After it took seven months to get patient information from George Town Hospital, the Grand Court wanted to know why.
The answer came last Monday, along with a promise from Assistant Solicitor General Douglas Schofield that there will be a procedure to handle future requests more smoothly.
On the previous Friday, Mrs. Justice Priya Levers heard that Defence Attorney Nicholas Dixey had requested medical records for a man he was representing. A Grand Court judge made the order requesting the records in March.
The man’s trial had to be adjourned because the records were not served before a mid-October deadline. The judge who ordered the adjournment asked why the documents had been obtained so late.
Told that several attempts had been made to obtain them, the judge ordered a subpoena in November for the person who seemed to be responsible for producing the records.
On 8 December, the medical records manager attended court. She explained that her department had no access to mental health records. She said when she received the request she forwarded it to the mental health section.
Mrs. Justice Levers said the manager had not acted responsibly. If she was not responsible for mental health records, she should have told somebody.
‘I don’t think you understand how important a court order is,’ she said.
The judge said she needed to know what was happening in the hospital and she required the persons who were responsible to attend court.
A psychiatrist appeared in court shortly afterwards. He thought there had been some miscommunication or misunderstanding, since he had provided a letter in September.
The judge pointed out that a letter was not the records.
The police officer in the case told the court she had submitted the request to the medical department on a prescribed form. She thought it was forwarded to mental health in April. She then spoke to the clerk in mental health, who indicated there was a separate form for that department.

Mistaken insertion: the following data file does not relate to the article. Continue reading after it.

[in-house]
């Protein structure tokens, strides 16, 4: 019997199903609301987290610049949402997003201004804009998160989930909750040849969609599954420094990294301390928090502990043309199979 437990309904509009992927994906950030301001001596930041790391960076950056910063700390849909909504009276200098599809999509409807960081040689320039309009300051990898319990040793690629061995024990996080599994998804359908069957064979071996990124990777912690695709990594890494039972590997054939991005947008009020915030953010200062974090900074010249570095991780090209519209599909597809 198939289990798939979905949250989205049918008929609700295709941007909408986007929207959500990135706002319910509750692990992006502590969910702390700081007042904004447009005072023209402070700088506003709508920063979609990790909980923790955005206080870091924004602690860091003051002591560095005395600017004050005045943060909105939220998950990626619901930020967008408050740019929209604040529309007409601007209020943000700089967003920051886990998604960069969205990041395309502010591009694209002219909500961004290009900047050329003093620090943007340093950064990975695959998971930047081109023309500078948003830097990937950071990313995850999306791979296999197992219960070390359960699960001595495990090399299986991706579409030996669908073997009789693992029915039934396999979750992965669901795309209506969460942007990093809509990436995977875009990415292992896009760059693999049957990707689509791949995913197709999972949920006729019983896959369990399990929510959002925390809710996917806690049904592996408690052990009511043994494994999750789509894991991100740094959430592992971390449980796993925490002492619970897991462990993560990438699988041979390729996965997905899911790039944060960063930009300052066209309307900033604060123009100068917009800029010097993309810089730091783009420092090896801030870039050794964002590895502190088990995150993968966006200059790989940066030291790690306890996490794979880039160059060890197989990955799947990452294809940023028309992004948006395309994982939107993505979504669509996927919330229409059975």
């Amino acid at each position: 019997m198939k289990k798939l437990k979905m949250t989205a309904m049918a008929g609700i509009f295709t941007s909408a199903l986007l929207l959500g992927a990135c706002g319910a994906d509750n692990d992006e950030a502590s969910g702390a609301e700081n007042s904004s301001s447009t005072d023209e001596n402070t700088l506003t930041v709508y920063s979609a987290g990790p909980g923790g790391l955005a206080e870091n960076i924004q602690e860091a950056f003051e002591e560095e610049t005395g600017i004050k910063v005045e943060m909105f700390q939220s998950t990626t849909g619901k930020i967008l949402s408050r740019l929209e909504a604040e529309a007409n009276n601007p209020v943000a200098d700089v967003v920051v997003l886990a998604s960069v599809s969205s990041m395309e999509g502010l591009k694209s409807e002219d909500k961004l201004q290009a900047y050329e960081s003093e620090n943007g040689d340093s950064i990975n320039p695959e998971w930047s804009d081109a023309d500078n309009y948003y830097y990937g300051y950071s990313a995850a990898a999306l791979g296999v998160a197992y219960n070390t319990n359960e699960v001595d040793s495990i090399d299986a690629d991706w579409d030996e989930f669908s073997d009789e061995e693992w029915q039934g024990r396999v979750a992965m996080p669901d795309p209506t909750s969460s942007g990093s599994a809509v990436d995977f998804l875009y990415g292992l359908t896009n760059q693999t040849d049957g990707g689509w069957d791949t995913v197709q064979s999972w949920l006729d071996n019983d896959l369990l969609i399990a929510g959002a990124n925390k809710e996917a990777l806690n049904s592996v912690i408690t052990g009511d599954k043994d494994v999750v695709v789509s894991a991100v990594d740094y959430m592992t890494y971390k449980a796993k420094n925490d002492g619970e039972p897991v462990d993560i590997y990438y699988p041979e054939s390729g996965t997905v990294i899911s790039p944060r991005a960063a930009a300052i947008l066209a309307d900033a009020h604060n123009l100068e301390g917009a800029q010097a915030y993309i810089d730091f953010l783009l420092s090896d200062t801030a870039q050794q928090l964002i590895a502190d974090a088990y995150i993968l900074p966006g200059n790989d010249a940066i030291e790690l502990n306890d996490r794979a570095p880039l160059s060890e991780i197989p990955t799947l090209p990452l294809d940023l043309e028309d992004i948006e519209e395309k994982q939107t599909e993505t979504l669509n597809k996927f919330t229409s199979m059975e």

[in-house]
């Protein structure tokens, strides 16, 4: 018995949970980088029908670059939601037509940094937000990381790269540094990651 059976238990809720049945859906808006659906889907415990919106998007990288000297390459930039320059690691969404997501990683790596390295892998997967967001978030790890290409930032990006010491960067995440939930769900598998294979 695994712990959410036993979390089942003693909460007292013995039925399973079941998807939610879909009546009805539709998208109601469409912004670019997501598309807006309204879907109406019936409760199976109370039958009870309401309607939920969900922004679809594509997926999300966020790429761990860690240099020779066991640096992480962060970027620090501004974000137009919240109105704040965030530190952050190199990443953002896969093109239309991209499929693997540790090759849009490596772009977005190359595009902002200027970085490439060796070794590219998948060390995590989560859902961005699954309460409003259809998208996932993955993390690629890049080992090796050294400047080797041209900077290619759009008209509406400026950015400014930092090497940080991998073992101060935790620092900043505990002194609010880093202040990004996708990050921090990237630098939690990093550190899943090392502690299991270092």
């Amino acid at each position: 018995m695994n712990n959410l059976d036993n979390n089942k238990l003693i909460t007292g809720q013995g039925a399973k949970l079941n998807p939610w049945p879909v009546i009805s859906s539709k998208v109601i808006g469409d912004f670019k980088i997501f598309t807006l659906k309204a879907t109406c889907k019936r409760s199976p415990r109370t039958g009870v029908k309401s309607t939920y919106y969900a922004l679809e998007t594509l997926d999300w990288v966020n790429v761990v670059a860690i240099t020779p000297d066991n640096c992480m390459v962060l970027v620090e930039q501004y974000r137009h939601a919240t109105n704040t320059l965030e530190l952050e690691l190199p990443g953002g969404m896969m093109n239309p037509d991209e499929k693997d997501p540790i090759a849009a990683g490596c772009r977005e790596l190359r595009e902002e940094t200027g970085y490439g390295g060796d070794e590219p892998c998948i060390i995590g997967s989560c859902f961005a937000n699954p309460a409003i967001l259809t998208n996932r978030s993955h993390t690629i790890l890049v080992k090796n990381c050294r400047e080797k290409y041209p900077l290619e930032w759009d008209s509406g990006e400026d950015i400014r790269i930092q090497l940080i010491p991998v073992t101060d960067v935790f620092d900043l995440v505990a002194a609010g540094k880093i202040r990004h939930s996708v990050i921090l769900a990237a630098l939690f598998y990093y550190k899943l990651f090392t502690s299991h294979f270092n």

The officer received the second form by fax, filled it out, faxed it back and also hand-delivered it. That was in May, at the latest.
In July she faxed a copy again. ‘I had problems obtaining the documents. I’m not sure they understood what was needed,’ she said. When she received the letter from the doctor, she hand-delivered a memo saying it was not sufficient.
Later the patient’s records were produced. But the officer was told that they could not be released without a letter from the court. That was on 10 October.
The judge told the records manager to stay and asked the psychiatrist to tell the mental health clerk to come to court that afternoon.
Answering the judge’s questions, the clerk said she did know the request was a court order and when she got it she went to the psychiatrist and had to wait on him. Asked how long she had to wait, the clerk did not answer.
The judge suggested she take the matter seriously. ‘When I fine you there will be a hue and cry that the court is being unfair.’
The judge also suggested that the clerk prepare a report of what had happened and return on Monday morning.
An order of the court is to be obeyed and if it is not obeyed there will be serious consequences, she said.
On Monday the clerk supplied her report.
Mr. Schofield was also present and offered to assist. He said he had looked at the patient’s file and the first communication in it was dated in June.
It appeared that when the request came in, the psychiatrist indicated through the officer that the patient would have to sign in consent because there was no physical court order.
Mr. Schofield said the patient signed his consent and it was faxed to the hospital on 4 July. But the clerk had left on vacation on 3 July, so somebody else had put the information in the file.
He acknowledged that the request sat in the mental health department until the defence attorney, Mr. Dixey, refreshed their memory.
Mr. Schofield said he personally had not been aware that records were kept in two different places. He advised that he would send a memo to the medical director that there must be a protocol in place for dealing with requests. He said he would see to it that everyone in a position to receive such a request is aware of the proper procedure.
In the present case, he said, the fault lay with his office because someone should have obtained a proper signed order.
The judge this matter had turned out okay because it was not a life or death. But court requests are made for a reason and it is important that someone deals with them urgently. In this matter, apparently the mental health clerk had been made the scapegoat.